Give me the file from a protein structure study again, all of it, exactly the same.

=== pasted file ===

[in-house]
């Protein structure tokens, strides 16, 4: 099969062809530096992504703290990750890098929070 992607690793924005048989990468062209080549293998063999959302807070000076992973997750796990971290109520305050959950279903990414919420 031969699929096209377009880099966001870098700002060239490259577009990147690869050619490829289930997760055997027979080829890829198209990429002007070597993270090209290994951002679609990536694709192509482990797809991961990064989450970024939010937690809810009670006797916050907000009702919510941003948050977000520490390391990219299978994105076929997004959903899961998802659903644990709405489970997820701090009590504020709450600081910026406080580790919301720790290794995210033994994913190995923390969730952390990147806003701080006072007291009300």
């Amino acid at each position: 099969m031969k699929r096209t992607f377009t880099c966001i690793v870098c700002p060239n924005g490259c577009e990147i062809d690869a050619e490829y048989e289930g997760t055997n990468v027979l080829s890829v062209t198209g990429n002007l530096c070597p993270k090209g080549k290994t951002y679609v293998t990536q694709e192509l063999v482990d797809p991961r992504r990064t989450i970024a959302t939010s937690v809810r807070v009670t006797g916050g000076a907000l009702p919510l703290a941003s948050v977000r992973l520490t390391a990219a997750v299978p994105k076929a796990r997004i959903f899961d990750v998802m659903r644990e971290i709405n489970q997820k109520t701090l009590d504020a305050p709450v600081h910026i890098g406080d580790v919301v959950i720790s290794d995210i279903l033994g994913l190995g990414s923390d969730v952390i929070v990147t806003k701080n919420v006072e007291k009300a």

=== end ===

[in-house]
């Protein structure tokens, strides 16, 4: 099969062809530096992504703290990750890098929070 992607690793924005048989990468062209080549293998063999959302807070000076992973997750796990971290109520305050959950279903990414919420 031969699929096209377009880099966001870098700002060239490259577009990147690869050619490829289930997760055997027979080829890829198209990429002007070597993270090209290994951002679609990536694709192509482990797809991961990064989450970024939010937690809810009670006797916050907000009702919510941003948050977000520490390391990219299978994105076929997004959903899961998802659903644990709405489970997820701090009590504020709450600081910026406080580790919301720790290794995210033994994913190995923390969730952390990147806003701080006072007291009300």
């Amino acid at each position: 099969m031969k699929r096209t992607f377009t880099c966001i690793v870098c700002p060239n924005g490259c577009e990147i062809d690869a050619e490829y048989e289930g997760t055997n990468v027979l080829s890829v062209t198209g990429n002007l530096c070597p993270k090209g080549k290994t951002y679609v293998t990536q694709e192509l063999v482990d797809p991961r992504r990064t989450i970024a959302t939010s937690v809810r807070v009670t006797g916050g000076a907000l009702p919510l703290a941003s948050v977000r992973l520490t390391a990219a997750v299978p994105k076929a796990r997004i959903f899961d990750v998802m659903r644990e971290i709405n489970q997820k109520t701090l009590d504020a305050p709450v600081h910026i890098g406080d580790v919301v959950i720790s290794d995210i279903l033994g994913l190995g990414s923390d969730v952390i929070v990147t806003k701080n919420v006072e007291k009300a």